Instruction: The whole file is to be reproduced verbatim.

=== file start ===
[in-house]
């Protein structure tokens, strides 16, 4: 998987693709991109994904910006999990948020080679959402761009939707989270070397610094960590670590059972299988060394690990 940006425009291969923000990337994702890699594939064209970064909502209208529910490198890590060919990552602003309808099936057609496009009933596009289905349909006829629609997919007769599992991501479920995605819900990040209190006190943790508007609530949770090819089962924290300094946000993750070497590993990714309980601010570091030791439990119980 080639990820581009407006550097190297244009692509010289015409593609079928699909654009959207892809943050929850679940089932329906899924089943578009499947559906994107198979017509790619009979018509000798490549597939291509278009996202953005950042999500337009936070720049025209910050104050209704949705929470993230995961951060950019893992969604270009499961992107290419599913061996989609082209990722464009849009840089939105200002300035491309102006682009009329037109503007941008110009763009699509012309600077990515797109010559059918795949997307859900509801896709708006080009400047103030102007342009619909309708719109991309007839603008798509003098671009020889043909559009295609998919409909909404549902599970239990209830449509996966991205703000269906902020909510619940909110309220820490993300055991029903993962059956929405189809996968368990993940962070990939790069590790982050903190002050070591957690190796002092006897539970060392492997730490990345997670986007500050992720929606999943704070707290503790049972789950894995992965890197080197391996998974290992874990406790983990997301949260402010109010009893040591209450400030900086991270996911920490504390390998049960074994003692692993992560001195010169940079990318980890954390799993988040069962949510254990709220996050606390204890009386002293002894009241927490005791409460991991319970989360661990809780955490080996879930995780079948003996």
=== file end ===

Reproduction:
[in-house]
């Protein structure tokens, strides 16, 4: 998987693709991109994904910006999990948020080679959402761009939707989270070397610094960590670590059972299988060394690990 940006425009291969923000990337994702890699594939064209970064909502209208529910490198890590060919990552602003309808099936057609496009009933596009289905349909006829629609997919007769599992991501479920995605819900990040209190006190943790508007609530949770090819089962924290300094946000993750070497590993990714309980601010570091030791439990119980 080639990820581009407006550097190297244009692509010289015409593609079928699909654009959207892809943050929850679940089932329906899924089943578009499947559906994107198979017509790619009979018509000798490549597939291509278009996202953005950042999500337009936070720049025209910050104050209704949705929470993230995961951060950019893992969604270009499961992107290419599913061996989609082209990722464009849009840089939105200002300035491309102006682009009329037109503007941008110009763009699509012309600077990515797109010559059918795949997307859900509801896709708006080009400047103030102007342009619909309708719109991309007839603008798509003098671009020889043909559009295609998919409909909404549902599970239990209830449509996966991205703000269906902020909510619940909110309220820490993300055991029903993962059956929405189809996968368990993940962070990939790069590790982050903190002050070591957690190796002092006897539970060392492997730490990345997670986007500050992720929606999943704070707290503790049972789950894995992965890197080197391996998974290992874990406790983990997301949260402010109010009893040591209450400030900086991270996911920490504390390998049960074994003692692993992560001195010169940079990318980890954390799993988040069962949510254990709220996050606390204890009386002293002894009241927490005791409460991991319970989360661990809780955490080996879930995780079948003996």